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NatureServe Conservation Status

Rounded Global Status Rank: G4 - Apparently Secure

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Population

Population
Although this species has been exploited throughout most of its range, it is uncertain if there has been an overall decline in its population size or area of occupancy. As such, the population trend is unknown.

Population Trend
Unknown
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Threats

Major Threats
Pinus arizonica is an important constituent of the pine and pine-oak forests of northern Mexico, especially in the Sierra Madre Occidental. As such it is heavily exploited as a timber tree in much of its range, especially in the more accessible regions, and stands with large trees in these localities are now rare. According to Perry (1991) logging has “left only small scattered populations in the more accessible regions…sizable stands can still be found in…isolated and inaccessible valleys.” However, there is no evidence that either its overall range or area of occupancy have declined. There is insufficient information to establish if the number of mature individuals has actually declined. Although there will be areas where large trees have gone, but regeneration will likely have replaced these. As a result, under the Red List Criteria this species is not threatened with extinction. .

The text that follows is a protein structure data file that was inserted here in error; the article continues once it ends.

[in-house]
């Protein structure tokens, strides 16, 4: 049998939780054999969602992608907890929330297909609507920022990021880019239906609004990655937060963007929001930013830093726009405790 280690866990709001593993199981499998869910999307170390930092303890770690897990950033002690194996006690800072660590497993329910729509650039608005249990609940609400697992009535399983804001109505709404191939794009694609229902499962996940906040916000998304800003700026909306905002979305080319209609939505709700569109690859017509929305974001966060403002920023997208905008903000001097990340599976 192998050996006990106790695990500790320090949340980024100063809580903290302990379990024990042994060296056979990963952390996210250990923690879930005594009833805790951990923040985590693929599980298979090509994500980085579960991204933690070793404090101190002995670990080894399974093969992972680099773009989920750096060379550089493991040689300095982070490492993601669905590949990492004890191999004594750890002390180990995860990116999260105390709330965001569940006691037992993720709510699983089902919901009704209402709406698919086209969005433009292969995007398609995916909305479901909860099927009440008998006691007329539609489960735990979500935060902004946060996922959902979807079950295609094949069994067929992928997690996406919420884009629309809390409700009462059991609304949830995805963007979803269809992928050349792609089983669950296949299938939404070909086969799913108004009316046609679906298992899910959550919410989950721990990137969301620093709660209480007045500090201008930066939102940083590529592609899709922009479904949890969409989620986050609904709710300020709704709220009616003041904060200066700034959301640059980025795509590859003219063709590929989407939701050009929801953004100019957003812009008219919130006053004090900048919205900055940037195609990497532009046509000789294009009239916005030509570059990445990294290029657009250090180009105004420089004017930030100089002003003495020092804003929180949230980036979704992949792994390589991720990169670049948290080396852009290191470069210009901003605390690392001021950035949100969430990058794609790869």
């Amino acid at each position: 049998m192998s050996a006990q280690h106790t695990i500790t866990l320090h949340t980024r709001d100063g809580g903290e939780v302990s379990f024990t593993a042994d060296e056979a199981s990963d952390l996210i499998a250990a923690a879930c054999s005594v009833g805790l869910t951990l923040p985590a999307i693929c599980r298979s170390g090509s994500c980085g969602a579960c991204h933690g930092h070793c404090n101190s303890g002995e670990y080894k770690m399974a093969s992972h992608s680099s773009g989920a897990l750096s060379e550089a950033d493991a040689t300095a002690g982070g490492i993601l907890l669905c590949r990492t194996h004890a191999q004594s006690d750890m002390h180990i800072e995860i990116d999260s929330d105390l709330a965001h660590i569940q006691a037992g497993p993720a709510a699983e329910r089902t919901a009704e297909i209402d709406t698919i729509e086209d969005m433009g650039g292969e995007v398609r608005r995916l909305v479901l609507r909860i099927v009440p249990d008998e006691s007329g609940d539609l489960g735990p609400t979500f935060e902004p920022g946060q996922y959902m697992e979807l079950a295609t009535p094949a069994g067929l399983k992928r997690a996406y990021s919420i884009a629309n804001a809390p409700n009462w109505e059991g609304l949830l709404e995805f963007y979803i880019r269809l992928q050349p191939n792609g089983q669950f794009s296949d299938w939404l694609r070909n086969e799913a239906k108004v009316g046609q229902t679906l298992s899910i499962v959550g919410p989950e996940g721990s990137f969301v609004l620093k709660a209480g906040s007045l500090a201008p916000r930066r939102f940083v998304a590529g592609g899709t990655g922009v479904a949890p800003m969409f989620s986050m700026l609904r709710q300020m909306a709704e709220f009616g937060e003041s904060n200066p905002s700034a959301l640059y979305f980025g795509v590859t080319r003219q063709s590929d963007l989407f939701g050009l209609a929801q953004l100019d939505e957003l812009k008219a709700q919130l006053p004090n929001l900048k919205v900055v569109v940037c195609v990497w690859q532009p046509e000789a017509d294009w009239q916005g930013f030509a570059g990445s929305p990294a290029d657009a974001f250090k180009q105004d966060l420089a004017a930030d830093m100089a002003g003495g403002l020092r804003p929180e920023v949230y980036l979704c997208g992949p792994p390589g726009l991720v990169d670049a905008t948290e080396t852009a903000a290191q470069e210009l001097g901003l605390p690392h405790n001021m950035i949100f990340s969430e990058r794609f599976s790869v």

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Management

Conservation Actions

Conservation Actions
This species is present in some protected areas, both in Mexico and in the USA.
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Wikipedia

Pinus arizonica

Pinus arizonica, commonly known as the Arizona pine, is a medium-sized pine in northern Mexico, southeast Arizona, southwest New Mexico, and western Texas in the United States. It is a tree growing to 25–35 m tall, with a trunk diameter of up 1.2 m (3 ft 11 in). The needles are in bundles of 3, 4, or 5, with 5-needle fascicles being the most prevalent. This variability may be a sign of hybridization with the closely related Ponderosa Pine (Pinus ponderosa). The cones are single, paired, or in whorls of three, and 5–11 cm long.

Taxonomy[edit]

The Arizona pine had been thought to be a variant of Ponderosa pine by some botanists, but is now recognized as a distinct species by most authorities.

P. arizonica forest, Mt. Lemmon, AZ

Two varieties are described, possibly better treated as distinct species; see Ponderosa Pine for a table of characters:

Another related pine, Cooper's Pine (Pinus cooperi) is also treated as a variety of Arizona Pine by some authors, as Pinus arizonica var. cooperi, but other authors regard this as a distinct species, more closely related to Hartweg's Pine (Pinus hartwegii).

Uses[edit]

This pine is a source of construction timber, and is heavily harvested for firewood. Extensive cutting has reduced the formerly widespread Arizona Pine forests, particularly in Mexico.

References[edit]

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Names and Taxonomy

Taxonomy

Comments: Many botanists and taxonomists consider P. ARIZONICA to be a variety of P. PONDEROSA. They are closely related and quite similar, but number of leaves, resin canals and cone scales prickles differenciate them (Perry, 1991). Kartesz (1994 checklist) maintains this as a distinct species, with two varieties (vars. arizonica and stormiae). FNA (1993) considers it instead a variety of Pinus ponderosa, and does not mention var. stormiae.